¼ cup Italian parsley, minced
6 spring onions, chopped fine
1 medium onion, sliced thin
¼ cup sun dried tomatoes, minced
12 cherry tomatoes, cut in halves
lime juice to taste
extra virgin olive oil
salt and black pepper to taste

Rinse tofu, cut into bite size rectangles and soak in a warm saltwater bath for about twenty minutes. This will add salt to the tofu and give it more flavor.

In a separate bowl, let cucumber slices soak in a saltwater bath. Hegui’s convinced that this step improves the flavor though I’m still doubtful about it.

While tofu soaks, heat some olive oil on medium and add garlic, kale stems and a dash of salt. Sauté until stems become tender. Add kale leaves and cook until they wilt a bit. Remove from heat and set aside.

Rinse tofu. Heat some olive oil in a small skillet on high. Add tofu and gently fry for a few minutes on each side until it browns slightly. Carefully remove to a dish and set aside.

In a large skillet, add sliced onion, red and jalapeño pepper, some salt and olive oil. Sauté until vegetables reduce and onion begins to caramelize (about five to eight minutes). Add black beans to onion and sauté together to warm through. Fold bulgur into cooked onion. Add salt and black pepper to taste.

Drain and rinse cucumber. Add cucumber, olives, herbs, spring onion, tomatoes (dried and cherry), and kale to bulgur mixture. Fold everything together. Add lime juice, more olive oil and adjust salt. Pour into a large serving platter then place tofu rectangles on top. Serve and enjoy.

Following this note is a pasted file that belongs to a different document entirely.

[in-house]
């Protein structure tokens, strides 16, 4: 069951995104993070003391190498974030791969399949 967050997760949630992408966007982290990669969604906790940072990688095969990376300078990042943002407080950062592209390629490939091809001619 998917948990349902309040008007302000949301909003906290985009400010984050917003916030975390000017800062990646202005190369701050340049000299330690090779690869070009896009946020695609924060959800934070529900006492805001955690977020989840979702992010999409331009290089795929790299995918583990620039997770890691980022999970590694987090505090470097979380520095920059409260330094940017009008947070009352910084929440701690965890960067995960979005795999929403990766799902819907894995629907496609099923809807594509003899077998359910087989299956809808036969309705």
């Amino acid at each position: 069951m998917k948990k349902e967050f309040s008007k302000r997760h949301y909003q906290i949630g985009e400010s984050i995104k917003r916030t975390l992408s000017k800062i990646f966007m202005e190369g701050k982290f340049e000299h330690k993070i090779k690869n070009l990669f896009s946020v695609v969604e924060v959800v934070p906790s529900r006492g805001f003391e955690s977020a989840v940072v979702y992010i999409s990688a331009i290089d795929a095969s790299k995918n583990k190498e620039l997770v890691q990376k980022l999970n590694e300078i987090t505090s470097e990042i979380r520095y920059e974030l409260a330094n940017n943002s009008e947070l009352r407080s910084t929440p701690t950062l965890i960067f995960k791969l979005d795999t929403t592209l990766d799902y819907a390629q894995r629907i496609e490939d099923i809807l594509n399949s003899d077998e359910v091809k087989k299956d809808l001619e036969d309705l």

{ 3 comments }

Tabouli is a Middle East dish that is very popular in Brazil. It arrived there with Lebanese immigrants and became so integrated into Brazilian culinary traditions that for me it has always been comfort food.

tabouli with endive and escarole

tabouli with endive and escarole

The basic ingredients for traditional tabouli are cracked wheat, lime juice, good olive oil, tomatoes, cucumber, salt and pepper. In Brazil we like to do things differently, so we go a little crazy with fresh herbs and leafy vegetables. Endive and escarole have a distinct bitter taste, which adds a stimulating depth to this otherwise traditional dish. Steven didn’t even complain! That really must say something. Though now that I’ve gotten him to eat the stuff, how do you pair red wine with bitter greens such as dandelion, treviso, radicchio, sow thistle and so on and on?

I think that the secret to tabouli, and really any good food, is to make it with the freshest ingredients that you can find. I served this dish as a side to mushroom-pink bean loaf (it’s a funny name, though better than “vegetarian meat loaf,” don’t you think? It truly looked a bit pink, but the taste was out of this world!)

tabouli with endive and escarole

2 cups coarse cracked wheat (bulgur), pre-soaked in water for 2 hours, drained
½ bunch Italian parley, chopped
½ bunch mint, chopped
1 red endive chopped
1 white endive, chopped
4 fresh Texas spring onions (those spring onions with a little bulb attached to it), chopped